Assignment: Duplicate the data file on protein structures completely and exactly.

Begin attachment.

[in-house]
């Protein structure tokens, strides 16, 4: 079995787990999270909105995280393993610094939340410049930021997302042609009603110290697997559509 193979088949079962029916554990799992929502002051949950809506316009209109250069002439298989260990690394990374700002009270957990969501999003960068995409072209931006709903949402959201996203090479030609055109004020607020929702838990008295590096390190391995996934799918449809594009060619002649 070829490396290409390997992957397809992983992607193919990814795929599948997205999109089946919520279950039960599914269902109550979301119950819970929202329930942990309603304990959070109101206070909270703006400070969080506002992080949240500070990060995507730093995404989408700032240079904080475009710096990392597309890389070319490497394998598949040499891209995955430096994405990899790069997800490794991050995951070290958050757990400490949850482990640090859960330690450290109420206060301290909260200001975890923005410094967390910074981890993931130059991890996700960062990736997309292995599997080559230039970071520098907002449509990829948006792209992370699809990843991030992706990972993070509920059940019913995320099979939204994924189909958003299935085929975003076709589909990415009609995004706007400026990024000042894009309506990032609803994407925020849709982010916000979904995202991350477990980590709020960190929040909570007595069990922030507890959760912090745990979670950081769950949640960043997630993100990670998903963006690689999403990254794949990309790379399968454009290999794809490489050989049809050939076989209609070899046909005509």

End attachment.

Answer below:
[in-house]
């Protein structure tokens, strides 16, 4: 079995787990999270909105995280393993610094939340410049930021997302042609009603110290697997559509 193979088949079962029916554990799992929502002051949950809506316009209109250069002439298989260990690394990374700002009270957990969501999003960068995409072209931006709903949402959201996203090479030609055109004020607020929702838990008295590096390190391995996934799918449809594009060619002649 070829490396290409390997992957397809992983992607193919990814795929599948997205999109089946919520279950039960599914269902109550979301119950819970929202329930942990309603304990959070109101206070909270703006400070969080506002992080949240500070990060995507730093995404989408700032240079904080475009710096990392597309890389070319490497394998598949040499891209995955430096994405990899790069997800490794991050995951070290958050757990400490949850482990640090859960330690450290109420206060301290909260200001975890923005410094967390910074981890993931130059991890996700960062990736997309292995599997080559230039970071520098907002449509990829948006792209992370699809990843991030992706990972993070509920059940019913995320099979939204994924189909958003299935085929975003076709589909990415009609995004706007400026990024000042894009309506990032609803994407925020849709982010916000979904995202991350477990980590709020960190929040909570007595069990922030507890959760912090745990979670950081769950949640960043997630993100990670998903963006690689999403990254794949990309790379399968454009290999794809490489050989049809050939076989209609070899046909005509």